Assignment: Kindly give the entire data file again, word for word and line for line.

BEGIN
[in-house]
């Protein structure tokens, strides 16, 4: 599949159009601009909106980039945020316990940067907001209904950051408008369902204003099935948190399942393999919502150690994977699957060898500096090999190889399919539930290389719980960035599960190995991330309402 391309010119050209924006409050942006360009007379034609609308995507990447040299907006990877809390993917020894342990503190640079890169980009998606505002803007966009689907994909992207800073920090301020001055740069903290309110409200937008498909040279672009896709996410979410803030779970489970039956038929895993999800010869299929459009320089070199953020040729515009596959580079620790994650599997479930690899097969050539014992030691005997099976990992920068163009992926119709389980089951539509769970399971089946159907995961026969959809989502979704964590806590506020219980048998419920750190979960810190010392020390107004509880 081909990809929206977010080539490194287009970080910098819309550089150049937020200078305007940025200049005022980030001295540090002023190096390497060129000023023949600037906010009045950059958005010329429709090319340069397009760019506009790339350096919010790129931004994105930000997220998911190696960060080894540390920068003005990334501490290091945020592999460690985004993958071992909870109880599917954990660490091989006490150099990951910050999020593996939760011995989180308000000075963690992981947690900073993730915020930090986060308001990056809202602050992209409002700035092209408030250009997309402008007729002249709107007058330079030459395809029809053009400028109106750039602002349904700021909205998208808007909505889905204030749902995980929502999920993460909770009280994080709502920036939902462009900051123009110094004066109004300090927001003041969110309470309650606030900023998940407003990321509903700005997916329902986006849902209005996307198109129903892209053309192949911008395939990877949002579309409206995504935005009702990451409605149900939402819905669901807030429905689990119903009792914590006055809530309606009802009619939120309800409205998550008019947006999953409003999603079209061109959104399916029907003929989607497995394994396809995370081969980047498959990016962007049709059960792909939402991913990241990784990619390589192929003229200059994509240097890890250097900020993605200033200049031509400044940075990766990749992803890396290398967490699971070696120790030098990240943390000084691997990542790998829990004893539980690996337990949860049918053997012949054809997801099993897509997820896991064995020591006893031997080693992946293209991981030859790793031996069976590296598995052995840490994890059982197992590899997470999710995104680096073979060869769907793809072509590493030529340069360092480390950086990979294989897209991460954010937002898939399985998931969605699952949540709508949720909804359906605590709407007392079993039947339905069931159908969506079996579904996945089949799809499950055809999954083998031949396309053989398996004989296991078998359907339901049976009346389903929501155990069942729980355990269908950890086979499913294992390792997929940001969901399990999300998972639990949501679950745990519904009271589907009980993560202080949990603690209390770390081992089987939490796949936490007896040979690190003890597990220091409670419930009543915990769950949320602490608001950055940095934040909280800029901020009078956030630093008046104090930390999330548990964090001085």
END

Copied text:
[in-house]
């Protein structure tokens, strides 16, 4: 599949159009601009909106980039945020316990940067907001209904950051408008369902204003099935948190399942393999919502150690994977699957060898500096090999190889399919539930290389719980960035599960190995991330309402 391309010119050209924006409050942006360009007379034609609308995507990447040299907006990877809390993917020894342990503190640079890169980009998606505002803007966009689907994909992207800073920090301020001055740069903290309110409200937008498909040279672009896709996410979410803030779970489970039956038929895993999800010869299929459009320089070199953020040729515009596959580079620790994650599997479930690899097969050539014992030691005997099976990992920068163009992926119709389980089951539509769970399971089946159907995961026969959809989502979704964590806590506020219980048998419920750190979960810190010392020390107004509880 081909990809929206977010080539490194287009970080910098819309550089150049937020200078305007940025200049005022980030001295540090002023190096390497060129000023023949600037906010009045950059958005010329429709090319340069397009760019506009790339350096919010790129931004994105930000997220998911190696960060080894540390920068003005990334501490290091945020592999460690985004993958071992909870109880599917954990660490091989006490150099990951910050999020593996939760011995989180308000000075963690992981947690900073993730915020930090986060308001990056809202602050992209409002700035092209408030250009997309402008007729002249709107007058330079030459395809029809053009400028109106750039602002349904700021909205998208808007909505889905204030749902995980929502999920993460909770009280994080709502920036939902462009900051123009110094004066109004300090927001003041969110309470309650606030900023998940407003990321509903700005997916329902986006849902209005996307198109129903892209053309192949911008395939990877949002579309409206995504935005009702990451409605149900939402819905669901807030429905689990119903009792914590006055809530309606009802009619939120309800409205998550008019947006999953409003999603079209061109959104399916029907003929989607497995394994396809995370081969980047498959990016962007049709059960792909939402991913990241990784990619390589192929003229200059994509240097890890250097900020993605200033200049031509400044940075990766990749992803890396290398967490699971070696120790030098990240943390000084691997990542790998829990004893539980690996337990949860049918053997012949054809997801099993897509997820896991064995020591006893031997080693992946293209991981030859790793031996069976590296598995052995840490994890059982197992590899997470999710995104680096073979060869769907793809072509590493030529340069360092480390950086990979294989897209991460954010937002898939399985998931969605699952949540709508949720909804359906605590709407007392079993039947339905069931159908969506079996579904996945089949799809499950055809999954083998031949396309053989398996004989296991078998359907339901049976009346389903929501155990069942729980355990269908950890086979499913294992390792997929940001969901399990999300998972639990949501679950745990519904009271589907009980993560202080949990603690209390770390081992089987939490796949936490007896040979690190003890597990220091409670419930009543915990769950949320602490608001950055940095934040909280800029901020009078956030630093008046104090930390999330548990964090001085």